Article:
Tuesday, May 14, 2013
No formal testing effort is complete until a comprehensive Test Summary Report has been written and approved. Often validation teams think of a Test Summary Report as one last documentation insult to their precious time and energy. (p.94)
Weary testing teams sometimes argue that they have a formal requirements document, a Test Plan, a Trace Matrix and a huge number of Test Scripts and Result Logs, surely that should be enough proof that they worked hard to test the system. Working hard is not the issue. Working smart and in compliance is the issue. Validation teams need to think of their Test Summary Report (TSR) as the billboard by which they sell management, auditors, and inspectors on the excellent job they did in formal testing of a regulated system to assure its reliability in performing its intended function and compliance to GXP.
The Test Summary Report provides the opportunity to scope testing effort:
· Who were the testers, witnesses, and script writers - what were their names?
· What were the dates of the testing?
· Where were the testing sites, e.g., all at one site, multiple sites from other countries, from employee remote VPN logins, from client or partner sites...?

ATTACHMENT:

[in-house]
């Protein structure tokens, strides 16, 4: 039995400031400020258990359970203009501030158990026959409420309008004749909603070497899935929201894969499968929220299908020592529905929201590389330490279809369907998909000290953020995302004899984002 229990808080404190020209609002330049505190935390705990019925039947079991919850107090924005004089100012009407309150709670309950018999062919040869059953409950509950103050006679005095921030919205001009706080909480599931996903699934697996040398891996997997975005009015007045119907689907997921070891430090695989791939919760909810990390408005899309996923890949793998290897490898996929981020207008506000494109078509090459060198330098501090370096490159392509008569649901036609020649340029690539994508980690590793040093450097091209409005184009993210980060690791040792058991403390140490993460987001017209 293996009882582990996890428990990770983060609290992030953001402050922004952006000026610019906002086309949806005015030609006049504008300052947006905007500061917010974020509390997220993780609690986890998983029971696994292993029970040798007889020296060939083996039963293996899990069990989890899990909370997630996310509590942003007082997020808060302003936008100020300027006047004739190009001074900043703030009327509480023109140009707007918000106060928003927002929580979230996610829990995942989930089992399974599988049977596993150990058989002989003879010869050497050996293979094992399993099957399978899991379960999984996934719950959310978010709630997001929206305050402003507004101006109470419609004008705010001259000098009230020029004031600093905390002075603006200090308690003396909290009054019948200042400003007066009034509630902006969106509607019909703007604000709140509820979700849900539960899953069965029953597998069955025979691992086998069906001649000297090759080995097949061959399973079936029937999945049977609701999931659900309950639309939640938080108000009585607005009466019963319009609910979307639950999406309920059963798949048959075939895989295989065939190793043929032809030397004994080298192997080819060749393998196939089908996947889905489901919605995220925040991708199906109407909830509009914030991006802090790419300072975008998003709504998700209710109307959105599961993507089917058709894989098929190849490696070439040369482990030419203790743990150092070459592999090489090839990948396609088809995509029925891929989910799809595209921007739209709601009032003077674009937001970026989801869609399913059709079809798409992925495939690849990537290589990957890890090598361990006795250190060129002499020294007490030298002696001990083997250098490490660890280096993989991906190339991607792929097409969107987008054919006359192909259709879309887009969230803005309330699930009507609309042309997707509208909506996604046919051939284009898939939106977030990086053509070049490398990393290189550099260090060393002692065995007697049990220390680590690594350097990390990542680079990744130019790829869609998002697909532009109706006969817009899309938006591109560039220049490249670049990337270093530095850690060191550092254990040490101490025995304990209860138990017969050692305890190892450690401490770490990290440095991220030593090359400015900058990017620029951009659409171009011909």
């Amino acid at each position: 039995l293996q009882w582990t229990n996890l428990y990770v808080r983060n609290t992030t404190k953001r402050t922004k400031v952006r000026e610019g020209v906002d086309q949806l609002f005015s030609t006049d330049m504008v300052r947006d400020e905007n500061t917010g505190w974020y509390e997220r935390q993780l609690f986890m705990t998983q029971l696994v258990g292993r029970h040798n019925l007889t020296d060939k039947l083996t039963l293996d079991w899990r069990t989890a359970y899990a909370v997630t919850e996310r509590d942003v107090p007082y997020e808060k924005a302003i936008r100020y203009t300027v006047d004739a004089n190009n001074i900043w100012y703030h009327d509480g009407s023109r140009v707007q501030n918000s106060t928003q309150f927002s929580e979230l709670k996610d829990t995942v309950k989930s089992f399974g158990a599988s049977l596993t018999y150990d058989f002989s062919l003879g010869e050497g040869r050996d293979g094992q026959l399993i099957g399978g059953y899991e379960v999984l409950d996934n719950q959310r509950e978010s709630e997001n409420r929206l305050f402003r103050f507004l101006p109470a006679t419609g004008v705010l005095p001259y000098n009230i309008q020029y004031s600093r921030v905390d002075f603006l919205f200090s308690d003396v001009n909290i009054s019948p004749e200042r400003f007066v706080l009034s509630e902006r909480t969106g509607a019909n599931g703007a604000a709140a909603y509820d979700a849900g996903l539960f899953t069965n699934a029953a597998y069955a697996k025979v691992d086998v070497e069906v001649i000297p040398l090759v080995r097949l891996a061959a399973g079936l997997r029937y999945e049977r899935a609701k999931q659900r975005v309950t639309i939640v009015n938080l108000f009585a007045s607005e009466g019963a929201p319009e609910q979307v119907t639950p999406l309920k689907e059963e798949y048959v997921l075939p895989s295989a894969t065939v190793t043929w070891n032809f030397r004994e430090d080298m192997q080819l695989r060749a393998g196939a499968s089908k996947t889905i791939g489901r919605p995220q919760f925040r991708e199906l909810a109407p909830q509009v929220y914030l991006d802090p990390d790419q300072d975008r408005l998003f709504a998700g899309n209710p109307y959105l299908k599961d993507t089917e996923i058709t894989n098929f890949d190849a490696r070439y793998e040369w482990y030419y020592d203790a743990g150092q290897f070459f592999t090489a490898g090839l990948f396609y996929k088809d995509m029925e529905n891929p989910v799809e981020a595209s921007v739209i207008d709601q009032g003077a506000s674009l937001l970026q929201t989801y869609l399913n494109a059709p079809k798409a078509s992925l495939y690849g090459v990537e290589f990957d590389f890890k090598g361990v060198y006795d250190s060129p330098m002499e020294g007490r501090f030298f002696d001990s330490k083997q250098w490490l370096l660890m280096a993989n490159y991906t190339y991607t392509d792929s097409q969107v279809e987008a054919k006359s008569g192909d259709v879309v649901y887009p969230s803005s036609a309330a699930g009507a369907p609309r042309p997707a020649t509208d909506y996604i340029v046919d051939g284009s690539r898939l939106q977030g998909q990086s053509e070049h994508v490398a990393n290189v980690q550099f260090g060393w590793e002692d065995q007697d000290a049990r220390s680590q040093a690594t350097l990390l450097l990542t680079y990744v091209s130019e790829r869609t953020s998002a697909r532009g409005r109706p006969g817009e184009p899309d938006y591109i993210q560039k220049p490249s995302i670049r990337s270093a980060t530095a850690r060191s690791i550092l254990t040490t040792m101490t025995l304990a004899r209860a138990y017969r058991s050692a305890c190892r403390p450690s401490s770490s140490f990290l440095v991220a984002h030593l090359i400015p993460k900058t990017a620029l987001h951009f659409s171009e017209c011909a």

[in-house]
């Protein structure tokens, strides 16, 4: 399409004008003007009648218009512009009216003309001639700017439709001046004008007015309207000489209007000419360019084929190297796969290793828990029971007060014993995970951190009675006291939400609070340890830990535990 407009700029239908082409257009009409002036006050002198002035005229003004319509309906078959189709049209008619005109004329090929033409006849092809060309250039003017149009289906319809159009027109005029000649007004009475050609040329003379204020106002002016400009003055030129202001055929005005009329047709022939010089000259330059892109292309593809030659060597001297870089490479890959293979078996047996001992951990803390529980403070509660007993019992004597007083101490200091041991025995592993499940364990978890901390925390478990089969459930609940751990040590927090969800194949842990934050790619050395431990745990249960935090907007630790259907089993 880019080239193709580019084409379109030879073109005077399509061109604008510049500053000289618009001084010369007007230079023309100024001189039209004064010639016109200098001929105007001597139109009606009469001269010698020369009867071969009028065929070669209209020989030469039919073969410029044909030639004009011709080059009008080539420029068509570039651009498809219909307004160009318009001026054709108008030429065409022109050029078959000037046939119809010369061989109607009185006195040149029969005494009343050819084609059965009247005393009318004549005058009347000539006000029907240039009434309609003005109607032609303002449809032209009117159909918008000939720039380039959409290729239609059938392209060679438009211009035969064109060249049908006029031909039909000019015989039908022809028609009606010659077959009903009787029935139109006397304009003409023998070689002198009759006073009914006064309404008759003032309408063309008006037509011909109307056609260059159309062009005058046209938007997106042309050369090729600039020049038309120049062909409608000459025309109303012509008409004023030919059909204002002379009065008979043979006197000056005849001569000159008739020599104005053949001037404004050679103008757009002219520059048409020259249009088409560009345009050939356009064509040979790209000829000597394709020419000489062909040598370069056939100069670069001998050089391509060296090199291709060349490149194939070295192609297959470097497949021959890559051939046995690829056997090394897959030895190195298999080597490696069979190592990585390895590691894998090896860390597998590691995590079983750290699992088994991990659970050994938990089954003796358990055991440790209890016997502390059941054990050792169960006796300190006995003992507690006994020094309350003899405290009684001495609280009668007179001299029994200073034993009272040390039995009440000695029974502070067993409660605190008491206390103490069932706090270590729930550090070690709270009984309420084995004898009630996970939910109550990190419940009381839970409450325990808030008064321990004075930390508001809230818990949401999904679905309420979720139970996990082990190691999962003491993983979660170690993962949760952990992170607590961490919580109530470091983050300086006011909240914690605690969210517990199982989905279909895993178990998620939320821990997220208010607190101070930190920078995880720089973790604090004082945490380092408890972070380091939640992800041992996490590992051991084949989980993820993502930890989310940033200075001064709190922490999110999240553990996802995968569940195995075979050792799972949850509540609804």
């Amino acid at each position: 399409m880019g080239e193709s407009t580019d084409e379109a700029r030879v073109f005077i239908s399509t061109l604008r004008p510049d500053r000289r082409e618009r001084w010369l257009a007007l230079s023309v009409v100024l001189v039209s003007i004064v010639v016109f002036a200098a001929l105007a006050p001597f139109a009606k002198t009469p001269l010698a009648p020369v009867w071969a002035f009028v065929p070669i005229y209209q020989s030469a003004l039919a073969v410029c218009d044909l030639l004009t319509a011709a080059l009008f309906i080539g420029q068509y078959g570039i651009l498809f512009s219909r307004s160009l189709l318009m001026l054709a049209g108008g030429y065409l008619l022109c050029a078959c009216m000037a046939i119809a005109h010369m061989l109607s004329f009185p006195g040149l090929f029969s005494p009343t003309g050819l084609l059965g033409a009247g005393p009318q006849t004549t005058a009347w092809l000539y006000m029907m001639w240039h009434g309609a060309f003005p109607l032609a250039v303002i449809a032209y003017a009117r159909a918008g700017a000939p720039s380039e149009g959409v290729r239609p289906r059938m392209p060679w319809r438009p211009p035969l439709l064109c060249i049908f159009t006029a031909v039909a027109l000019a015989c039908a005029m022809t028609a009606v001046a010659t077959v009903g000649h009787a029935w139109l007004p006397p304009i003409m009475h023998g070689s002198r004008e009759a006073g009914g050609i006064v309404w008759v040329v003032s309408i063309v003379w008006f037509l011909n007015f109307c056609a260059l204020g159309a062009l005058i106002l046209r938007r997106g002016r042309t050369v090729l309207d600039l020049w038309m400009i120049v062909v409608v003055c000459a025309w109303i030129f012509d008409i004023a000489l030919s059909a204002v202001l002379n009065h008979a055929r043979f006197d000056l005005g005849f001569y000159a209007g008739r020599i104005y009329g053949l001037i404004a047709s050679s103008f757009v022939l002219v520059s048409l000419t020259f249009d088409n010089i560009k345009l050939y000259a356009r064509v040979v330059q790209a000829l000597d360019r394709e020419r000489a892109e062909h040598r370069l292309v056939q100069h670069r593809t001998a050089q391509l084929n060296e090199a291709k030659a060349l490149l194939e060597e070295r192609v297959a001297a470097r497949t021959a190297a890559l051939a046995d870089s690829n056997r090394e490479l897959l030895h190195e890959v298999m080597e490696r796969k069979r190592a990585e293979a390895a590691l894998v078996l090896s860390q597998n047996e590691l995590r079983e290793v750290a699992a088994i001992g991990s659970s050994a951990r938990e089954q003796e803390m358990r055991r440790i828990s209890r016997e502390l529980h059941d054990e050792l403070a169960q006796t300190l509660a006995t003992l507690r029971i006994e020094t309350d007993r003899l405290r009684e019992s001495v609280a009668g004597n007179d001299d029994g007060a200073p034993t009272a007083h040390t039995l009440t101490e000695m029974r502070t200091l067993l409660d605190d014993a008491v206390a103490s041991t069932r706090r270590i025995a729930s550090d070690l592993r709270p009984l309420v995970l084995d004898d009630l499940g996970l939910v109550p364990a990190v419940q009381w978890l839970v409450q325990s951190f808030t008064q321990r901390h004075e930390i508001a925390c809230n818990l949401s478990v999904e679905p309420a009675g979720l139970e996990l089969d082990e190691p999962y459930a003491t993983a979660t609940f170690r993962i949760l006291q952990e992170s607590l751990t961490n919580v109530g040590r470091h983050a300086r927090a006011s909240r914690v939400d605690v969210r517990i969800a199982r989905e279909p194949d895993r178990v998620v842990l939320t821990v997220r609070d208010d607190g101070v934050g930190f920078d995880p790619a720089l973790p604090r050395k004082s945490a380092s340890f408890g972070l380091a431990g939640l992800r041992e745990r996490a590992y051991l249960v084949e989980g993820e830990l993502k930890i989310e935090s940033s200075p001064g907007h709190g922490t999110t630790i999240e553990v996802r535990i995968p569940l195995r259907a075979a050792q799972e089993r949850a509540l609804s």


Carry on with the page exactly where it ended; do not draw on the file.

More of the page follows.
· Were there deviations from the Test Plan with Test Scripts or Test Sites added or deleted and why?
· What were the issues arising and how were they resolved during testing?
· When was each task listed in the Test Plan completed?
· How many requirements were tested and does the Trace Matrix show that each requirement was tested by at least one Test Script?
· Which Test Scripts challenged 21 CFR Part 11 and EU GMP Annex 11 requirements for the system with negative testing actions?
· Were all system modules/functions tested? If not, why not?
· Provide a table to identify each failed Test Script with a description of why each failed, how it was repaired, and the retest results after the Fix cycle.
· What tools were used for issue tracking, Test Script creation, execution, and Results management?
· What is the recommendation to Management for release of the system for GXP production use based on the testing?
A comprehensive Test Summary Report along with examples of some failed Test Scripts, the Trace Matrix, and Approved Test Plan and Requirements document should be enough to satisfy an auditor or inspector without spending hours scouring through test results. Without a comprehensive Test Summary Report, an auditor or inspector could spend hours going through test results and will invariably find something amiss from results written in pencil to skipped or missing printouts, etc.
Next Month: What is a Platform Requirements Specification (PRS)?
Separate from the URS, a PRS should be defined to describe the users operational requirements, e.g., 24/7 access by telephony, the software supplier’s technical requirements, e.g., database and infrastructure specifications, and IT operational needs, e.g., fit with other applications, as well as ongoing support of the software application on other systems in the organization. (p.153)
Posted by Dr. Teri Stokes at 7:57 AM